May 18, 2016
Strang, Cameron 20123562_1024

Cameron B. Strang is an assistant professor of history at the University of Nevada, Reno, and will be a scholar in residence at The Institute for Advanced Study in 2016-2017. His articles include prize-winning pieces in The William and Mary Quarterly and The Journal of American History, and he is co-editor of a special edition of Early American Studies on the environment in early America.

On May 11, 2016, Florida man George Zimmerman put the handgun he used to kill the unarmed black teenager Trayvon Martin up for auction, advertising the weapon as “a piece of American History.”[1] There has been fierce debate over whether Zimmerman should have been forgiven for killing Martin in 2012 (he was exonerated according to Florida’s Stand Your Ground law), but Zimmerman can perhaps be forgiven for believing that his weapon is just the sort of thing that would fascinate history buffs for generations to come. This is because stories inhere in things—including particular weapons and the remains of those that they kill—and Americans have a habit of collecting and displaying things that seem to embody stories they want to tell about themselves and their country. And it makes sense that many of these objects and stories are about racial violence because it is a central thread of the American story.

Zimmerman and his gun have aggravated an old tension in America’s national story, a tension between casting America as a melting pot where ethnic identities blend to create something new and better, and an America in which individuals and groups take pride in maintaining boundaries that define them as an ethnically or racially distinct people. Trayvon Martin’s killing—along with the deaths of several other black men at the hands of white police officers over the last few years—has been a spark in the Black Lives Matter movement, in which a sense of racial and socioeconomic difference has fueled political action. This movement has led some Americans to take up the melting-pot narrative and declare that “all lives matter,” a claim that many activists for black justice believe misses the point. Zimmerman, for his part, pledges to use a portion of the proceeds from the sale of his gun to “fight BLM [Black Lives Matter] violence against Law Enforcement officers,” reassigning the blame for racial violence away from white cops and (back) onto blacks themselves.[2]

Americans have a long history of using objects to tell stories about racial violence as a way to emphasize their own identities. This is particularly evident in Zimmerman’s home state of Florida. During the Second Seminole War (1835–1842), a conflict in which Anglo-Americans aimed to remove Indians from Florida to make the peninsula safe for plantation slavery, whites and Indians collected and circulated each others’ remains and used them to tell stories that defined Florida’s Natives as a distinct ethnic group of “Seminoles.” For Natives, the circulation and display of Anglo scalps helped tell a story about their pride in resisting white domination that, combined with the ritual uses of scalps, contributed to their ethnogenesis. Anglos, for their part, collected Indian skulls as war trophies and, sometimes, circulated these remains to Euro-American craniologists and phrenologists. As these white experts analyzed Florida crania, they defined Seminoles as a group whose cranial dimensions seemed to tell a story of predestination, that Seminole brains were inherently prone to violence. As much as we’d like to believe that interactions among peoples leads to deeper understanding, multiethnic encounters in America have just as often convinced various groups of their irreconcilable differences.[3]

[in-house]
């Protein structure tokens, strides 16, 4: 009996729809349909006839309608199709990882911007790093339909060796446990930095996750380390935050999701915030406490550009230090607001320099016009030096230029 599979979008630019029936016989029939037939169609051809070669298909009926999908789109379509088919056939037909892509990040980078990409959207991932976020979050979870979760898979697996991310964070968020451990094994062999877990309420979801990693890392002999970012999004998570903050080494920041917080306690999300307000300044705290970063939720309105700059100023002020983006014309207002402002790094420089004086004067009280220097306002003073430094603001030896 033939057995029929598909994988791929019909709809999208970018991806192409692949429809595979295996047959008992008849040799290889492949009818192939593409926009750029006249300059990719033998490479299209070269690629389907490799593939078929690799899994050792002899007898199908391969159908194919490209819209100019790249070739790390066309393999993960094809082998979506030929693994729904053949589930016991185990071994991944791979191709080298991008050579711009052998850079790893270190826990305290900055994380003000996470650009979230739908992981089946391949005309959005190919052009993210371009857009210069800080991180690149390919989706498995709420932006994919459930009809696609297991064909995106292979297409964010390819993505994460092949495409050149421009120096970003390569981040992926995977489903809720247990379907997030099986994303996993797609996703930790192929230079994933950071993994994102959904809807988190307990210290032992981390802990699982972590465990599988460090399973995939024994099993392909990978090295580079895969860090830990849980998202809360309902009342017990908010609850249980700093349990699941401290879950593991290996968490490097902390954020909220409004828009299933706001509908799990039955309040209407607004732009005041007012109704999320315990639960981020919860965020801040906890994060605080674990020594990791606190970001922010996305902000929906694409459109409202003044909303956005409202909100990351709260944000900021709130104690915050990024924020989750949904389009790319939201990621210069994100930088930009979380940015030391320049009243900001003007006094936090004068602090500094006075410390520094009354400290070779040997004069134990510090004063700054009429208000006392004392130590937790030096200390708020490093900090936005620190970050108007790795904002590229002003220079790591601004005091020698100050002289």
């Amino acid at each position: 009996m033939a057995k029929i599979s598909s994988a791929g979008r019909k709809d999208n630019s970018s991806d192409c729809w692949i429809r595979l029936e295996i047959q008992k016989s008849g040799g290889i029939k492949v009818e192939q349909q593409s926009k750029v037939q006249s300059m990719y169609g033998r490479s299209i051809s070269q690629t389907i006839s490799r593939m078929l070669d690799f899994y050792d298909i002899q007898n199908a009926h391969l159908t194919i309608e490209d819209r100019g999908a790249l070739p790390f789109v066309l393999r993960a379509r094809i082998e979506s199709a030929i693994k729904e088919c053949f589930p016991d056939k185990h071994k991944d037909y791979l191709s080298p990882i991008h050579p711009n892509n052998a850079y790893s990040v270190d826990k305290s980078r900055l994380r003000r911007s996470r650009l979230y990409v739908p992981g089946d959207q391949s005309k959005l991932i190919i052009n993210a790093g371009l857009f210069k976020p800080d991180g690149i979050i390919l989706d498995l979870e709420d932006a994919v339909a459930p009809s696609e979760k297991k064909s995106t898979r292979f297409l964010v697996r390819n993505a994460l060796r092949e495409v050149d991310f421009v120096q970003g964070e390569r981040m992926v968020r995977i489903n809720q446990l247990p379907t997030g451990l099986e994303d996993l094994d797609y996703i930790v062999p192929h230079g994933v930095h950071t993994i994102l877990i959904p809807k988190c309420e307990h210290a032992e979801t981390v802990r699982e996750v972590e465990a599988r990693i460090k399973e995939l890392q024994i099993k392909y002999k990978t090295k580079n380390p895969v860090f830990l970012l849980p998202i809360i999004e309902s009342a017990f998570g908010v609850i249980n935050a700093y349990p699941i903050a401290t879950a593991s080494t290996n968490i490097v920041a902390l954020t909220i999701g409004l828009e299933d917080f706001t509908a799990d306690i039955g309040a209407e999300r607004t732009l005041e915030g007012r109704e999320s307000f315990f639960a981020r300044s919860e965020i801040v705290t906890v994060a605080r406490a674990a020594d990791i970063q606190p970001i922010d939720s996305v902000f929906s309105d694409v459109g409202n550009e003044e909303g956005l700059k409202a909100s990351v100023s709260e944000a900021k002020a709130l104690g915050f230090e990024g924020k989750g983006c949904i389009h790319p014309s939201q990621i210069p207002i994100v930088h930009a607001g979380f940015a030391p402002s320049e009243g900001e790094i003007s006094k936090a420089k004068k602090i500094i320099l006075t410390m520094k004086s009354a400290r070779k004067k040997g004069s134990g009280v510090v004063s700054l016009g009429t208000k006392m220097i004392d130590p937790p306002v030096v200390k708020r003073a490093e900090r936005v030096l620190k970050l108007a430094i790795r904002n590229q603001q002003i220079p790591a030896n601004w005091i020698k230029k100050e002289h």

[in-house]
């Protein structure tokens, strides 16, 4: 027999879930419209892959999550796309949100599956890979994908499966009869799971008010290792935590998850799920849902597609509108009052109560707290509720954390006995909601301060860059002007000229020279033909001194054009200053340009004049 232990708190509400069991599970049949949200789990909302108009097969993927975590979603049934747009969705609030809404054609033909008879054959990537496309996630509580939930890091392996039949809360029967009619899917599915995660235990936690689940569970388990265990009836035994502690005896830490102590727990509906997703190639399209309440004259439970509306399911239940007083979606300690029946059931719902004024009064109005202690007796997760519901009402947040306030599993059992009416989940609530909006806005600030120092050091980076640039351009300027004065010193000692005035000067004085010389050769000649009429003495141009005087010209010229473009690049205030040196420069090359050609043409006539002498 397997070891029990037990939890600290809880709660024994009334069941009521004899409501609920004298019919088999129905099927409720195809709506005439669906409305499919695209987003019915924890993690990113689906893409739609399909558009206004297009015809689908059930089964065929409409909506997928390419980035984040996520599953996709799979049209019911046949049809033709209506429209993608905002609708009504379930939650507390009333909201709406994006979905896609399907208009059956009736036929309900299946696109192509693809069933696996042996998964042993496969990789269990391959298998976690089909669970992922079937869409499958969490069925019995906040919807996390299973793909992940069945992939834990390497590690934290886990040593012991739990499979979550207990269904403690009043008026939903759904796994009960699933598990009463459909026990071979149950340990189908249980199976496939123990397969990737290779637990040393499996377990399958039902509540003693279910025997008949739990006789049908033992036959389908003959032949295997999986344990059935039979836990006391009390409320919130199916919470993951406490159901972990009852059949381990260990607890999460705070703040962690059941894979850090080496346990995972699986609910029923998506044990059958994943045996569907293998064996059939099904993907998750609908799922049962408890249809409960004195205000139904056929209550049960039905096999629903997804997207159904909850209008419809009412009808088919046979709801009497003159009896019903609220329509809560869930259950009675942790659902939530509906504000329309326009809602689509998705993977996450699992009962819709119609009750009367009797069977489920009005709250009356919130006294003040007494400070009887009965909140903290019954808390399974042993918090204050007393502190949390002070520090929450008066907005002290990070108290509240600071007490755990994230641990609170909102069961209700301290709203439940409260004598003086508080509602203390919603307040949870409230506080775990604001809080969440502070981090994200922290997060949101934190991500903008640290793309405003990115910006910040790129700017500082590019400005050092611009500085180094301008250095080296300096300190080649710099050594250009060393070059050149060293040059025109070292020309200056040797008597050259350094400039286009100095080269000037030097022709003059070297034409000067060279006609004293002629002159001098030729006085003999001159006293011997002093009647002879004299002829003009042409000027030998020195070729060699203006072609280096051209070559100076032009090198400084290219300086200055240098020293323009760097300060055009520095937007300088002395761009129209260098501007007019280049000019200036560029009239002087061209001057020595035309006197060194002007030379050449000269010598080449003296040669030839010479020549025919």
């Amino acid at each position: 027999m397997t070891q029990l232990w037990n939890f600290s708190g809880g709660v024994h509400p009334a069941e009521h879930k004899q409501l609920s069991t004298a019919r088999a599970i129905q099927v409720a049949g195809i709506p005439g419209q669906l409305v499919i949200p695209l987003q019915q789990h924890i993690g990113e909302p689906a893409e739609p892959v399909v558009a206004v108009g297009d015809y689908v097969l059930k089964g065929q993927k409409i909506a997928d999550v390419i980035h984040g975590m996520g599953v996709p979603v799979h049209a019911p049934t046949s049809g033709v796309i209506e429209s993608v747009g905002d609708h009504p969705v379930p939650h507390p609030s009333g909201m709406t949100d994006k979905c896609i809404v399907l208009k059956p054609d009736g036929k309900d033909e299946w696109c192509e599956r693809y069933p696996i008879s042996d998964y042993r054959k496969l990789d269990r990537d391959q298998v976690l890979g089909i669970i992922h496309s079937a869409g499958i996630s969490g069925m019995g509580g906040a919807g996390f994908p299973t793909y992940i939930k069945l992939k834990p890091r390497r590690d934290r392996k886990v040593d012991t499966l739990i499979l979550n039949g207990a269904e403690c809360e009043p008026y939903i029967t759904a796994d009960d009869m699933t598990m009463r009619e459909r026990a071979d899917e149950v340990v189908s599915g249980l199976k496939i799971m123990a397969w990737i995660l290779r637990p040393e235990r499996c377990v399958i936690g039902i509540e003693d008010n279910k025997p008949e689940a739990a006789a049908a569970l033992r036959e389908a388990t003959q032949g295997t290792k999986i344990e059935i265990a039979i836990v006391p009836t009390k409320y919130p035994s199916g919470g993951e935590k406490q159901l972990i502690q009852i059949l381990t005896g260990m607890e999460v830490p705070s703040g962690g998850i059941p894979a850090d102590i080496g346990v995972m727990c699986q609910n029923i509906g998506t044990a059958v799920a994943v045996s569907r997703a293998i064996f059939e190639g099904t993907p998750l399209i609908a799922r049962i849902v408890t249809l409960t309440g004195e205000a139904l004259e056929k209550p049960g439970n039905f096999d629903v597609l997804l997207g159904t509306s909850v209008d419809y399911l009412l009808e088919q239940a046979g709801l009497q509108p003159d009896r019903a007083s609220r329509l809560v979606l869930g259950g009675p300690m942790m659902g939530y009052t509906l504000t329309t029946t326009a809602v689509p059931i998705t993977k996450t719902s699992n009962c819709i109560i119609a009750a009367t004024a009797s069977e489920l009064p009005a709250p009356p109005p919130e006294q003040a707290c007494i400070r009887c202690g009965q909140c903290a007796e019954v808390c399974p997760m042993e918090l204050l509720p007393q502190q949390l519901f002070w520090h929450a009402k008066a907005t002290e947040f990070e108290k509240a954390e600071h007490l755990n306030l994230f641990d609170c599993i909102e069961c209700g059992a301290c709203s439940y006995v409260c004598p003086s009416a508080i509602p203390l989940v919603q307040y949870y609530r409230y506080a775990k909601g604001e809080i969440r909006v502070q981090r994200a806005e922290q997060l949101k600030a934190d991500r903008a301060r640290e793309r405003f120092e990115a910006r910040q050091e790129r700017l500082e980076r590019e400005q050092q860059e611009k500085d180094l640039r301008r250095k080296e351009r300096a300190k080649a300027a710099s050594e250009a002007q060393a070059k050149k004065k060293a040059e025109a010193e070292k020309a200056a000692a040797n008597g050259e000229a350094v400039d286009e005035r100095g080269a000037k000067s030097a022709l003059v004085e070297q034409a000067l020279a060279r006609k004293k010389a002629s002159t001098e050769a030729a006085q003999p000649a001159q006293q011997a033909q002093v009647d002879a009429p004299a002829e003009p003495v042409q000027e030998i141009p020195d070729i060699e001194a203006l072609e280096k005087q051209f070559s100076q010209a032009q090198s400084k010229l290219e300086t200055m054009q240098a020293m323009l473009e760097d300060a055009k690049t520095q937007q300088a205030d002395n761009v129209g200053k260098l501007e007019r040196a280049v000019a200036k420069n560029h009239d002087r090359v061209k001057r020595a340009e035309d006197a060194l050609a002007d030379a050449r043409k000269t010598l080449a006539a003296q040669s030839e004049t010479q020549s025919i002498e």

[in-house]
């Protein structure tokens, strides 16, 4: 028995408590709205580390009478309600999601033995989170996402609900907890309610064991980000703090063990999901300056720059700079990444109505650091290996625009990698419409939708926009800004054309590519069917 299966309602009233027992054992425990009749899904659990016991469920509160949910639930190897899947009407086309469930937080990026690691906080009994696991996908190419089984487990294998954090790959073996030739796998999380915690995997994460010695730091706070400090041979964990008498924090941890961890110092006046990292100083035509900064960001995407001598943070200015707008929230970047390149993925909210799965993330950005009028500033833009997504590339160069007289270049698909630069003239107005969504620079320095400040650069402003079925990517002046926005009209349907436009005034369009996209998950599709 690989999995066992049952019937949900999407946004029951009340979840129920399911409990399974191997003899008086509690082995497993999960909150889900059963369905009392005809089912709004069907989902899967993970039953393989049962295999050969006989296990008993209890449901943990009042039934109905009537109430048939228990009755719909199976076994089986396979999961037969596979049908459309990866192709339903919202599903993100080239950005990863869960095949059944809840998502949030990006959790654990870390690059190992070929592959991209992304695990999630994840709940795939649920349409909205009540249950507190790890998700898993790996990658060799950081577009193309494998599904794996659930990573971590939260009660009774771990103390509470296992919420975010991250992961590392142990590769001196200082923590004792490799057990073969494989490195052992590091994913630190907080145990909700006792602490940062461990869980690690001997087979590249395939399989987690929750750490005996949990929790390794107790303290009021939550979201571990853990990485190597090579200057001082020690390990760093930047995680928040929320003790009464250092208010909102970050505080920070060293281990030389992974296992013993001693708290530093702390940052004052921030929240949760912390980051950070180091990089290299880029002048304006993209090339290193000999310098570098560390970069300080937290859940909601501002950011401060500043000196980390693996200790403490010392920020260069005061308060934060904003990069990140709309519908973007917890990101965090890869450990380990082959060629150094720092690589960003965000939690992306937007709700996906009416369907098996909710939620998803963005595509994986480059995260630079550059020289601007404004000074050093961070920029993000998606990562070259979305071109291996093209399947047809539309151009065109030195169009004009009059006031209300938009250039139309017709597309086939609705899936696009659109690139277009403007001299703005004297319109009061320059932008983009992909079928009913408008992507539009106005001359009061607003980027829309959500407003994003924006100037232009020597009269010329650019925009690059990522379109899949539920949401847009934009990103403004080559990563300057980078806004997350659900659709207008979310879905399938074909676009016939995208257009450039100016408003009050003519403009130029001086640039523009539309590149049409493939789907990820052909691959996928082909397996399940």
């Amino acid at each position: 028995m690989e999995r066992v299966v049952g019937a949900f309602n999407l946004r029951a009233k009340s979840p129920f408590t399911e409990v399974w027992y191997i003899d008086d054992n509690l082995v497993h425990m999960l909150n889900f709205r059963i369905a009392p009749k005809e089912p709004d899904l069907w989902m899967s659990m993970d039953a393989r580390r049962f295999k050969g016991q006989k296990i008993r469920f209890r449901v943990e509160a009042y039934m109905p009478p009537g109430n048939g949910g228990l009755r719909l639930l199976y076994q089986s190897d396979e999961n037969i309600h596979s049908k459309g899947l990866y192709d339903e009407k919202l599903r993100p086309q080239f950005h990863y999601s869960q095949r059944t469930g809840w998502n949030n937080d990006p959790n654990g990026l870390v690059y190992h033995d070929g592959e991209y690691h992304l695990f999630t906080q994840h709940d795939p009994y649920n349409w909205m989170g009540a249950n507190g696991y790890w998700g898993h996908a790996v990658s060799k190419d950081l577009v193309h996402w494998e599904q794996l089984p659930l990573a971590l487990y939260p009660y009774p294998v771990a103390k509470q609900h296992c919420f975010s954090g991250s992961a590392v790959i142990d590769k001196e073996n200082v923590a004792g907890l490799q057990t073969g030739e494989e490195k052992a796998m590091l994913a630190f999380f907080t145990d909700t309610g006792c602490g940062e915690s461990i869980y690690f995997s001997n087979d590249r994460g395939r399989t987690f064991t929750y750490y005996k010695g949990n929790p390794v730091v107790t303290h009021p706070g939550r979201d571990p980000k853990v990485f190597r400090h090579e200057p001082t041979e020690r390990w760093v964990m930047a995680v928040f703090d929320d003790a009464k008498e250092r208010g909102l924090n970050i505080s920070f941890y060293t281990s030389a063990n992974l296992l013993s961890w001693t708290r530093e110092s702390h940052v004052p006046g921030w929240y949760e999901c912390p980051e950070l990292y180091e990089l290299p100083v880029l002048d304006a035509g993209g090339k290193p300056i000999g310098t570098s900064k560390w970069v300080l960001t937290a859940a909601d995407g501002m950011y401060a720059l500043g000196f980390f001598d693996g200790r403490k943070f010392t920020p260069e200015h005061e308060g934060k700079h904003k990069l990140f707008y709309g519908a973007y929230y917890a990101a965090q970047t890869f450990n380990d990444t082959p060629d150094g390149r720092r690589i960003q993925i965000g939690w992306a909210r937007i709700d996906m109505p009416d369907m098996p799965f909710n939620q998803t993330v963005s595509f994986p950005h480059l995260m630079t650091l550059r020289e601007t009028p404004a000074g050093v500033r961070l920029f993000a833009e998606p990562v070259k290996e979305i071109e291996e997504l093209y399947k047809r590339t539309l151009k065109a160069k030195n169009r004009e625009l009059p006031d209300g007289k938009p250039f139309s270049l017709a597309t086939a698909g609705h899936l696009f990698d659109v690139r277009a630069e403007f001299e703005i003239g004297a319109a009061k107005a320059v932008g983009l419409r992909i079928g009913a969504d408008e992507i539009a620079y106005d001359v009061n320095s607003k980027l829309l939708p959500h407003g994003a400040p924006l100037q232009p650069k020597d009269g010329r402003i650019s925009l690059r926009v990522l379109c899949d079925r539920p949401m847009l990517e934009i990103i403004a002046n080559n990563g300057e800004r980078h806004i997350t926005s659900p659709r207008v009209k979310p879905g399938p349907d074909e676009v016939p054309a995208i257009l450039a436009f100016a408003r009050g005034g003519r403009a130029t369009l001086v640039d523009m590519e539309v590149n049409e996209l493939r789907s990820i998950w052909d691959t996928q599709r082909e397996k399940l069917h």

[pullquote align=”right” cite=”” link=”” color=”” class=”” size=””]Americans have a long history of using objects to tell stories about racial violence as a way to emphasize their own identities. [/pullquote]

Much of the reason why objects like Zimmerman’s gun or the remains of the enemy dead can be such captivating pieces of history is that they frame stories that seem to have clear heroes and villains. The people who collect and circulate these objects try to cast themselves as heroes slaying enemies who, if permitted to live, would attack them or their countrymen. Zimmerman boasts that the gun he’s auctioning is the same weapon he’d “used to defend my life and end the brutal attack from Trayvon Martin.” During the Second Seminole War, army captain Justin Dimmick explained that he’d killed an Indian and collected his skull while the Indian was attempting to scalp him. Zimmerman, through a gun, and Dimmick, through a skull, attached stories to objects that justified their killings by emphasizing the violent intentions of black or Indian enemies.